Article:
NH secures ARPA funds for psych services expansion

By Christina P. O'Neill
June 5th, 2023
Brad Kreick, SolutionHealth CEO
Brad Kreick, SolutionHealth CEO

The federal American Rescue Plan Act (ARPA) has approved $15 million for a $55-$60 million, at least 120-bed standalone hospital project in South Central New Hampshire. SolutionHealth is partnering with the state Department of Health and Human Services (DHHS) under a 10-year agreement. Planned opening date is late 2024.

Dartmouth-Hitchcock Hospital also won $1 million in ARPA funding, to add five additional psych beds for involuntary emergency admissions (IEA) under a six-year agreement. Completion is expected by August/September 2024.

New Hampshire is one of many states targeting available ARPA funds for health-related expenditures resulting from the strain that the COVID-19 pandemic put on health systems.

The DHHS issues a daily report on the status of state-run and designated acute psychiatric beds and also includes information about the number of beds offline because of staffing or renovation issues. In the May 18 DHHS daily report, 23 beds across the state were offline because of lack of staff; 49 were closed for renovation. Thirty-nine adults waited for an IEA to a designated receiving facility 18 children awaited voluntary or IEA admission.

First, a bit of legal background: on February 23, U.S. District Judge Landya McCafferty of the U.S. District Court for the District of New Hampshire ruled that the boarding situation of involuntary emergency admits violates hospitals’ Fourth amendment rights as an ‘unreasonable seizure’ of their ED property and ordered the state to establish a deadline to end it.

In a follow-up order issued May 17, the judge ruled that as of a year after the order date, the DHHS has no later than six hours after the transmittal of a completed IEA via a hospital certificate to DHHS to place the person. The state’s attorneys responded that because of staffing and other concerns, it would take two years to comply.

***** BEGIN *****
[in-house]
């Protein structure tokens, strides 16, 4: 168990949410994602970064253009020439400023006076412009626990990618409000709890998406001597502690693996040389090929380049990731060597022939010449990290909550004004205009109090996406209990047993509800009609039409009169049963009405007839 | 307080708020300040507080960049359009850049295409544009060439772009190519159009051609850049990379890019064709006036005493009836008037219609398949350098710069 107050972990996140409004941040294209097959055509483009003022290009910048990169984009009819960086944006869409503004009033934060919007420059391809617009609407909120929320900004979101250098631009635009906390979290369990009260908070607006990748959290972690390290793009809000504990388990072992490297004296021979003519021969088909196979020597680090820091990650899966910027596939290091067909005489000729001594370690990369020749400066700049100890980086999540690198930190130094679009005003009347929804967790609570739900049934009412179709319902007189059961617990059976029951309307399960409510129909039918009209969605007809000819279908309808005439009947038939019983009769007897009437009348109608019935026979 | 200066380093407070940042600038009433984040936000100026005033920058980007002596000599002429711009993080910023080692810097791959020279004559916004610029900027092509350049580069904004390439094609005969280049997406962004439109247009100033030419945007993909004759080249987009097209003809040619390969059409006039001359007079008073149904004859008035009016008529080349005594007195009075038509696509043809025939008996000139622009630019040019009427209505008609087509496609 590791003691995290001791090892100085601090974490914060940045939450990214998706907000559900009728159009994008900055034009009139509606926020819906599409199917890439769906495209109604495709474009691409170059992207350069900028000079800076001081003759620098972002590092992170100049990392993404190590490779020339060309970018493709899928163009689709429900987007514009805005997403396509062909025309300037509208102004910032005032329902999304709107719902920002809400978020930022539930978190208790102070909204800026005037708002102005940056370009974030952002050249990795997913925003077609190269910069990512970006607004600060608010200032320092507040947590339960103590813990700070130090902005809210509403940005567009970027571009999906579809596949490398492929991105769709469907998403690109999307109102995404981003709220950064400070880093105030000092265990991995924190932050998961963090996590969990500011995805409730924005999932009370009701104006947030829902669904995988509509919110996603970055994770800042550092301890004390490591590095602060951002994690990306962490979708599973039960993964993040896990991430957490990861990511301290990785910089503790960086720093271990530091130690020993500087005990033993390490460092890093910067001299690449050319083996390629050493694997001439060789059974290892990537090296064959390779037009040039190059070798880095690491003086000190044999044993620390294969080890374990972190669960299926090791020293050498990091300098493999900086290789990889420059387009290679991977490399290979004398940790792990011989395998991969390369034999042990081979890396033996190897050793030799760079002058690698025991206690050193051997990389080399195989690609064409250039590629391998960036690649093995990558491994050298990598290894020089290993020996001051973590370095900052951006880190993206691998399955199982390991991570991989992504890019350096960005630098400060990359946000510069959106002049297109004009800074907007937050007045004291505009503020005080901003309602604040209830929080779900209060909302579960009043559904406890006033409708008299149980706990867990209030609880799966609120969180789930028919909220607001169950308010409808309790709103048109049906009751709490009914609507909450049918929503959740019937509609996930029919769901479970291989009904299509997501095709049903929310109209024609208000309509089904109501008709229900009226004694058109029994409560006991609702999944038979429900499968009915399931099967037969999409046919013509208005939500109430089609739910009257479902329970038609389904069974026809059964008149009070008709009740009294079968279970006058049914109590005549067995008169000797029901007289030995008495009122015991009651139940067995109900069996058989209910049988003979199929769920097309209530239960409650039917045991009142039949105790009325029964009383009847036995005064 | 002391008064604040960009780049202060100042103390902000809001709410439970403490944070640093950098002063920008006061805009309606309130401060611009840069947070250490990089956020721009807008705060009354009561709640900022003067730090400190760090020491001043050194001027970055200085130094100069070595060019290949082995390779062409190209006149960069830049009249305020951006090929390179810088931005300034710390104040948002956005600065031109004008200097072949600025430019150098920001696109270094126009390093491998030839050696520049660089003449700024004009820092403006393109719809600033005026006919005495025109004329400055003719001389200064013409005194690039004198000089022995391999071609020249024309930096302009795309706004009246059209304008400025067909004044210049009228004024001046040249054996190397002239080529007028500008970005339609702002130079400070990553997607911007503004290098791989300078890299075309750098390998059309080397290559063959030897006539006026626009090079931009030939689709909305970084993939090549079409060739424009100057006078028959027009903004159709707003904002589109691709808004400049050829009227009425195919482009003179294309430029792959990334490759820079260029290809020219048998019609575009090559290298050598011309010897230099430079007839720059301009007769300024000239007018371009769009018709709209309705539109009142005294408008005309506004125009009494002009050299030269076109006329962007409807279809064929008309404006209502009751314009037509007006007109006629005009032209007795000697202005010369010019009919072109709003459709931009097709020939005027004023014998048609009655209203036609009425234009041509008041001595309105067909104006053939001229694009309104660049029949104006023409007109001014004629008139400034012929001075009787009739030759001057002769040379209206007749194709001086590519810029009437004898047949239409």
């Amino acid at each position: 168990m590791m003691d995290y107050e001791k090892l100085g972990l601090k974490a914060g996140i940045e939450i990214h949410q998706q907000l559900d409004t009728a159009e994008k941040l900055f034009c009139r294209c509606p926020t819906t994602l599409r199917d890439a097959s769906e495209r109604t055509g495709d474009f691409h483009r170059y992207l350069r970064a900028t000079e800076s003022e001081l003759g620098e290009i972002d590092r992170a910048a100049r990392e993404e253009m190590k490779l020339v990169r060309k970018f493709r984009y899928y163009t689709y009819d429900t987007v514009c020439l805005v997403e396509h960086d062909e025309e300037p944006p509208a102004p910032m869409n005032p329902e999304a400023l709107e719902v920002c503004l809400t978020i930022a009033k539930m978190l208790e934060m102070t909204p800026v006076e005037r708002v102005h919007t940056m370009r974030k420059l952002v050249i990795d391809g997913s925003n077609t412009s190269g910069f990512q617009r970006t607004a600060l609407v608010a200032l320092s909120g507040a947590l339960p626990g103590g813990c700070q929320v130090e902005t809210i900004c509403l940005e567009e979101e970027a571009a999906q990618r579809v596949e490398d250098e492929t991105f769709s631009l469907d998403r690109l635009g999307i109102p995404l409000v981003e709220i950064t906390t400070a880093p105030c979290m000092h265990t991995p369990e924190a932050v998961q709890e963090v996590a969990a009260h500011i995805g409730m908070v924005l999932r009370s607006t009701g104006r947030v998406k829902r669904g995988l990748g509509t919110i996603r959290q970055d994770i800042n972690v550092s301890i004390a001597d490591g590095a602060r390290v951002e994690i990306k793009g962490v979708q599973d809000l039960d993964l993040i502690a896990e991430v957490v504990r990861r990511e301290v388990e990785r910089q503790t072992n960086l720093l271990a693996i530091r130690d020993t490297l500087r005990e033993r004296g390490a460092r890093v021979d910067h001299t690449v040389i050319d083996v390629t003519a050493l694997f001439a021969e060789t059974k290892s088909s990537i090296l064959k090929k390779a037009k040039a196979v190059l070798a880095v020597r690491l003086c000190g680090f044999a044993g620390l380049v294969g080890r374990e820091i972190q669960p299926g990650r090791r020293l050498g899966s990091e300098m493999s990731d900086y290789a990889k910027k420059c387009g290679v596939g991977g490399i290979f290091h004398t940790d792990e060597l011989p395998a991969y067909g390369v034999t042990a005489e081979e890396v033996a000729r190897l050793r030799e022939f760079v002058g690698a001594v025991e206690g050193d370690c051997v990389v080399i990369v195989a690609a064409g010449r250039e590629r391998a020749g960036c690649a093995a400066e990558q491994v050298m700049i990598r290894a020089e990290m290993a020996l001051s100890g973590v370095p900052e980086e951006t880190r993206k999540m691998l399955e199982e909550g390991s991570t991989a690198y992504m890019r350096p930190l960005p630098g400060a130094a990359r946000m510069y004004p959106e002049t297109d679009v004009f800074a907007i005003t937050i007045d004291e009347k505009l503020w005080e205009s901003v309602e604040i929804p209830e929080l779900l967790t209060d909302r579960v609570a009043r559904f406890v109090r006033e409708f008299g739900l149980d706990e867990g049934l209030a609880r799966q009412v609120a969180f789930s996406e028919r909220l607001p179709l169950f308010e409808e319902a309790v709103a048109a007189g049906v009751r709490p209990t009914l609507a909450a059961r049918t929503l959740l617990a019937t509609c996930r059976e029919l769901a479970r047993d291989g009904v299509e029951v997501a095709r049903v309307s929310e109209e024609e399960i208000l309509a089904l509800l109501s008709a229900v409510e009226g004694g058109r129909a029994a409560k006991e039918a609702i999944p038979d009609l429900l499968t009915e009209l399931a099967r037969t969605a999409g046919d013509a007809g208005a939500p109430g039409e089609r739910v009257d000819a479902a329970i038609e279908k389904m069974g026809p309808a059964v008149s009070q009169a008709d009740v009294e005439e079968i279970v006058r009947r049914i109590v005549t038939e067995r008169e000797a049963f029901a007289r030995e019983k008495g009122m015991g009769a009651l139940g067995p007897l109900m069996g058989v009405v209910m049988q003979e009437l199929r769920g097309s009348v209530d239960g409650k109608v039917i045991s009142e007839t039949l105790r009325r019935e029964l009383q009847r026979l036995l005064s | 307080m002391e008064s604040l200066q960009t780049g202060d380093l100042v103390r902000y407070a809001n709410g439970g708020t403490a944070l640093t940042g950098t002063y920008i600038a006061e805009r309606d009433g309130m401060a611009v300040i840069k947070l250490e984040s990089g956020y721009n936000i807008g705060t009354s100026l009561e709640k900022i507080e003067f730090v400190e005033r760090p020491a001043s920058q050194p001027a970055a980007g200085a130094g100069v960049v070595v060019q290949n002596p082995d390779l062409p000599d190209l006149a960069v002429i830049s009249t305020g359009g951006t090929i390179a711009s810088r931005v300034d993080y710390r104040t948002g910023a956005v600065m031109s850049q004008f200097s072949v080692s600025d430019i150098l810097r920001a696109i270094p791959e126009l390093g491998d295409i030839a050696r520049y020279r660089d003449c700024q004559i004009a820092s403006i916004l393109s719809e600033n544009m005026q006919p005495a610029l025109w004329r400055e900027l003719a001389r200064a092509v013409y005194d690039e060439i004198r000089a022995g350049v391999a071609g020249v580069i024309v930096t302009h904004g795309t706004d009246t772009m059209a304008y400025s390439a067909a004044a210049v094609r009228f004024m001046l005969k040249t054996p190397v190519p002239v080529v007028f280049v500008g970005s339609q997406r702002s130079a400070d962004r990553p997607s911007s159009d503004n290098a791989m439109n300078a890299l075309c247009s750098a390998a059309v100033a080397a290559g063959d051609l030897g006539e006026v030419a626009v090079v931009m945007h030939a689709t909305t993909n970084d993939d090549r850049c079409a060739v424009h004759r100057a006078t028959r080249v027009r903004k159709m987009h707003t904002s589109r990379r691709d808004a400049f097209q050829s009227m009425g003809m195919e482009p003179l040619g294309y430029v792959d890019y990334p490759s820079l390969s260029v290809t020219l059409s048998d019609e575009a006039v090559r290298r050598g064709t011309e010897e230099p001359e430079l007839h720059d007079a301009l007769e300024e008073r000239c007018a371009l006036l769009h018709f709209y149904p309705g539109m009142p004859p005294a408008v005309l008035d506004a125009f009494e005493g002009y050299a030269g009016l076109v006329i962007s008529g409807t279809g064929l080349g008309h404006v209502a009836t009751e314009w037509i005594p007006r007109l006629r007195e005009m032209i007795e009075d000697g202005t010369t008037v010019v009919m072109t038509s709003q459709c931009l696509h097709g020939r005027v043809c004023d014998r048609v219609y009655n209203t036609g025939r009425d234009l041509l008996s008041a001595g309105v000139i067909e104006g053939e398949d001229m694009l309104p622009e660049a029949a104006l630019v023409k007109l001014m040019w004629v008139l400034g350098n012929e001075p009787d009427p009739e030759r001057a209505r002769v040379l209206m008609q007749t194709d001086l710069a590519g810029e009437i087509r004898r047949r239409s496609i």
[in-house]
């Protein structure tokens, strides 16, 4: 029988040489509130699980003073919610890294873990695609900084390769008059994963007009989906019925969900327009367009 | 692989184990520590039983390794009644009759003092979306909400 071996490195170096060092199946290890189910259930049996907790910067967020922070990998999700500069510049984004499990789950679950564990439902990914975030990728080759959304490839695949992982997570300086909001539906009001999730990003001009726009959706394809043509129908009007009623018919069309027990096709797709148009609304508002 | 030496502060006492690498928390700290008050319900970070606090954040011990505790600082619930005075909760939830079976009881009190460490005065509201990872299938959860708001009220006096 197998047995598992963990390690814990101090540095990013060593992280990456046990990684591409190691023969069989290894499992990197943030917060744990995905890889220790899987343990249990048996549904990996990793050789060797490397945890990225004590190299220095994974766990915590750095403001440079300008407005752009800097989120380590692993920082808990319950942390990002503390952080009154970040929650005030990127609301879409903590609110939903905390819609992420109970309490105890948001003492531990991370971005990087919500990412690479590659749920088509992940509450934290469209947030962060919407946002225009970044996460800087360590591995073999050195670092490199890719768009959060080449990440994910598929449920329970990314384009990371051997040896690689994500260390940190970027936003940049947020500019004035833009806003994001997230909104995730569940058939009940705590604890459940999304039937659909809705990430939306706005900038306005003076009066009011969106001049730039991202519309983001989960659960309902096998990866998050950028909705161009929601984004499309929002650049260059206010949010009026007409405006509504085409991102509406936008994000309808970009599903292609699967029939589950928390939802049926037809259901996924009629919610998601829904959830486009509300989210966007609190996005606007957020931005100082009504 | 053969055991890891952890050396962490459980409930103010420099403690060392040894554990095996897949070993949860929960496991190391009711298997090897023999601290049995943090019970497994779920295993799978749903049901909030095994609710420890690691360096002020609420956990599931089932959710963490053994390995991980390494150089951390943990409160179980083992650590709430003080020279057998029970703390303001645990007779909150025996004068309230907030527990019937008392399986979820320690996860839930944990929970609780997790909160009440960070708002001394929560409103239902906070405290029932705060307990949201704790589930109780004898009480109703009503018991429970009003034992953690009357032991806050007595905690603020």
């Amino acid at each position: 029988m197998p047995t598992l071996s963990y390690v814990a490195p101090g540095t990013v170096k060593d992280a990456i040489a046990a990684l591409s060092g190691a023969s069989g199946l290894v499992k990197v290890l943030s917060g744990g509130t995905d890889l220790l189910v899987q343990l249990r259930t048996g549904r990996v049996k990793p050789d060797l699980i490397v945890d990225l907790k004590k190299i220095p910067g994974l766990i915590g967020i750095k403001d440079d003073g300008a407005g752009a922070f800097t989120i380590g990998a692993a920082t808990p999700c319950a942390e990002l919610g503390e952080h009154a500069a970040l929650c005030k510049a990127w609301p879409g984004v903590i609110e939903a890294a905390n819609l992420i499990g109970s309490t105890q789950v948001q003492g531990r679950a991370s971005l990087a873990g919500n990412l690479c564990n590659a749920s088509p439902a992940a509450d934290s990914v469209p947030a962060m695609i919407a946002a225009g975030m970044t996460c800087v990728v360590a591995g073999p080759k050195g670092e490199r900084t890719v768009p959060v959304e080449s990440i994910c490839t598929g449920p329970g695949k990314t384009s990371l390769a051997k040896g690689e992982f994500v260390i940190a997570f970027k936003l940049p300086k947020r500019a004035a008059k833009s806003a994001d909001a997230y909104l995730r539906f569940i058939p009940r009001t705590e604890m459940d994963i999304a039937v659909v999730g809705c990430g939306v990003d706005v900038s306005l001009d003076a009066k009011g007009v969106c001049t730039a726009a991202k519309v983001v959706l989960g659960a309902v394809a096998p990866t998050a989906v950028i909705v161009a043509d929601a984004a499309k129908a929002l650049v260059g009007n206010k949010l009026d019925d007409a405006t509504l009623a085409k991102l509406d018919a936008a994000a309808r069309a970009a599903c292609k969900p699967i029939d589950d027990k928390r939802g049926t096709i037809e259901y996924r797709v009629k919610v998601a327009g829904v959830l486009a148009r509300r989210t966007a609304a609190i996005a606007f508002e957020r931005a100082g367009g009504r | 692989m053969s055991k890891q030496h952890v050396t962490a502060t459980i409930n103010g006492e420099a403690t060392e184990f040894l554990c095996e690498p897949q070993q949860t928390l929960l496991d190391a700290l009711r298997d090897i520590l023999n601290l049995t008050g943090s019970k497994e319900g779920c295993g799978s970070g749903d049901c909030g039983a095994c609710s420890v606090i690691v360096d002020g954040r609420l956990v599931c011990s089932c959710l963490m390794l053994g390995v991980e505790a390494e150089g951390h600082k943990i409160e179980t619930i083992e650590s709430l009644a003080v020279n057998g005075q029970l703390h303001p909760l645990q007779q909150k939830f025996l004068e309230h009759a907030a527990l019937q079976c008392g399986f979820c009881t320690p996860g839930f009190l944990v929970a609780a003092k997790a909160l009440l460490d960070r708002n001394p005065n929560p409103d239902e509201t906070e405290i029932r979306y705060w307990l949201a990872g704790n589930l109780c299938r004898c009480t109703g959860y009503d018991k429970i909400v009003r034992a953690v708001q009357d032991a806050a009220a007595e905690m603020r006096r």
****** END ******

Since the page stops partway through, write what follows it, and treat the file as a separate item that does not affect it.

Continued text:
SolutionHealth’s facility is planned as a fully licensed and accredited inpatient/outpatient behavioral health facility. Two years after admission of its first patient, the facility must maintain average annual occupancy rate of no less than 70 percent, with that minimum occupancy rate rising to 80 percent for the remaining eight years. Thirty percent of patients must be Medicaid-eligible.

“We are pleased that the Executive Council approved funding to support this important initiative and are on track and actively working with state officials with respect to the related requirements set forth in the grant agreement,” said Brad Kreick, SolutionHealth CEO in an email.

He added that the new hospital will more than double the number of beds SolutionHealth currently provides at its member hospitals, which include Elliot Hospital, Manchester & Southern New Hampshire Medical Center, Nashua.

Dartmouth-Hitchcock Hospital’s $1 million in ARPA funding will add five additional IEA beds, freeing up emergency room capacity, said Alexander J. Horvath, director of psychiatry administration at Dartmouth Health. Dartmouth Health’s Dartmouth Hitchcock Medical Center currently operates 20 voluntary beds on two units. Permitting is planned to be completed by the end of October with the city of Lebanon, with construction beginning in November, Horvath said.

Requirements include accepting patients from across the state with 40 percent Medicaid-eligible over a year unless mutually agreed on, Horvath said.

“Being able to admit people directly needing involuntary care means that they can get care more quickly and locally, spending less time in our ED, and their families and other supporters will not have to travel as far to see them.”

“No one should have to board in an ER for days or weeks to await lifesaving care,” said Susan Stearns, executive director of NAMI New Hampshire.

She calls for a more robust array of community-based care, expanded inpatient capacity, and step down supports to help people transfer from inpatient to community-based services. The current staffing problem is exacerbated by low Medicaid reimbursement rates, although Stearns referred to a bill in the state legislature this session that seeks to increase Medicaid rates to allow better, more competitive wages for staff.

After Judge McCafferty’s May 17 ruling, NAMI New Hampshire issued a statement praising the decision and noting, “Any one of us could be that person, boarding in an emergency department, frightened, alone, and seemingly forgotten. Life circumstances and medical issues can change for any one of us when we least expect it.”

As a postscript, DHHS announced a new initiative, ‘Mission Zero,’ a plan to eliminate ED boarding of psychiatric patients by 2025.

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